Ed Westwick—Chuck Bass on Gossip Girl—was sitting at a nearly empty table at the farthest end of the room. He was here with his father—a professor of economics at the University of London. Surprise!
“Remember that Swift Boat thing?” said a D.C. columnist, pointing out a man in the crowd. “That was him. Now he works for Romney.” Apparently, there is still both a Huckabee and a Romney campaign; the McCain camp was also well represented.
“This does have an absurdist quality to it,” said Matt Cooper, Washington bureau chief at Portfolio. “Mixing all these celebrities with us,” he said, thinking out loud. “There is some eye-rolling to all of it.”
“This is my 20th year here!” said Bill Schneider, the CNN commentator. “It’s only gotten glitzier.” And after eight years of Bush? “We’re much wearier, and we’re much more skeptical.”
For the first time, The New York Times boycotted the dinner. “This is a moment when people already think the press is too cozy with government,” said Dean Baquet, The New York Times’ Washington, D.C., bureau chief, last year. “And I think these events confirm that.”
“They felt—I just want to make sure I got this right—they felt this event undercut the credibility of the press,” said Craig Ferguson during his comedy presentation at this year’s dinner. “It’s funny. You see, I thought that Jayson Blair and Judy Miller took care of that. … Well, let me try this: Shut the hell up, New York Times, you sanctimonious, whining jerks!”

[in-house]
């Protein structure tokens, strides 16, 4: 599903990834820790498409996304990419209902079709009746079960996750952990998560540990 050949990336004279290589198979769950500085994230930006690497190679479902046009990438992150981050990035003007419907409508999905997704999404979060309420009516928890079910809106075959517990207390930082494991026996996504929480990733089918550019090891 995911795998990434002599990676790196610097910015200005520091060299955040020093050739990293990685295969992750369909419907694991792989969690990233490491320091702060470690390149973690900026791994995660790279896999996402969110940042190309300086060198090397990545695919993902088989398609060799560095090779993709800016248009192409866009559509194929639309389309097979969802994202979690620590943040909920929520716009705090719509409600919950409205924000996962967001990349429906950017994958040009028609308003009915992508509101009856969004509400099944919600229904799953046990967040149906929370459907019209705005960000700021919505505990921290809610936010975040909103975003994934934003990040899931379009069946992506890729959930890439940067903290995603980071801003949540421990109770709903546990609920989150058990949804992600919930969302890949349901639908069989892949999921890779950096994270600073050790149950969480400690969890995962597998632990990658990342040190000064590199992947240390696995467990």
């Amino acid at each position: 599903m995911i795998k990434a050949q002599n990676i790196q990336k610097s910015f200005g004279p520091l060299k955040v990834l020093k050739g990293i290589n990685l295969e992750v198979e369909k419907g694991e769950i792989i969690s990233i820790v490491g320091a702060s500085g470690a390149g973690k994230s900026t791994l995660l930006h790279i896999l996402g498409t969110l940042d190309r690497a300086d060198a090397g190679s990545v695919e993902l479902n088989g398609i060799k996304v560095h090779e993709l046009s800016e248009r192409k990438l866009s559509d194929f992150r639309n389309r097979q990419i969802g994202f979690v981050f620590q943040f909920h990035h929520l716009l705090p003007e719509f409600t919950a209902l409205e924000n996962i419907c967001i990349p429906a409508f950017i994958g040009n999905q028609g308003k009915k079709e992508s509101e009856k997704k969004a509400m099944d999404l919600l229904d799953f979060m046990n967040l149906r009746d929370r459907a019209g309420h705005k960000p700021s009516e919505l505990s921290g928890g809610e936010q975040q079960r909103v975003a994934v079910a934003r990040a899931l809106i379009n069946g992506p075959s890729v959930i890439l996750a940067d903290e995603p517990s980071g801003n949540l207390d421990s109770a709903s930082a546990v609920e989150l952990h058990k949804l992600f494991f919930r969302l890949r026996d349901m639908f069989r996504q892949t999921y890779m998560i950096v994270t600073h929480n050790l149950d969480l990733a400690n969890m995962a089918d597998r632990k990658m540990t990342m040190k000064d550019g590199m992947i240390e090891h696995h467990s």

The crowd cheered for that loud and long.
“Pretty harsh!” said James Bennett, editor of The Atlantic and formerly a Washington reporter for The Times. “I was a little surprised by the applause. Yeah. I actually looked around—it was one of those cases where the journalists, I think, weren’t exactly applauding but the guests were. I think there was some solidarity, but?”
There was some solidarity, but it wasn’t in the room. The New Yorker hasn’t purchased a table in years. And! The Washington Post’s star reporter Dana Milbank had said at Tammy Haddad’s brunch that he’d be delivering a speech on “the sad decline of the smoke-filled room” at a cigar party in Virginia rather than attend the dinner.
“In the final year of a second-term president, there isn’t much buzz,” said Time’s managing editor, Rick Stengel, who did attend. Has it lost its buzz entirely? “A little bit,” he said. “I don’t know—you decide.”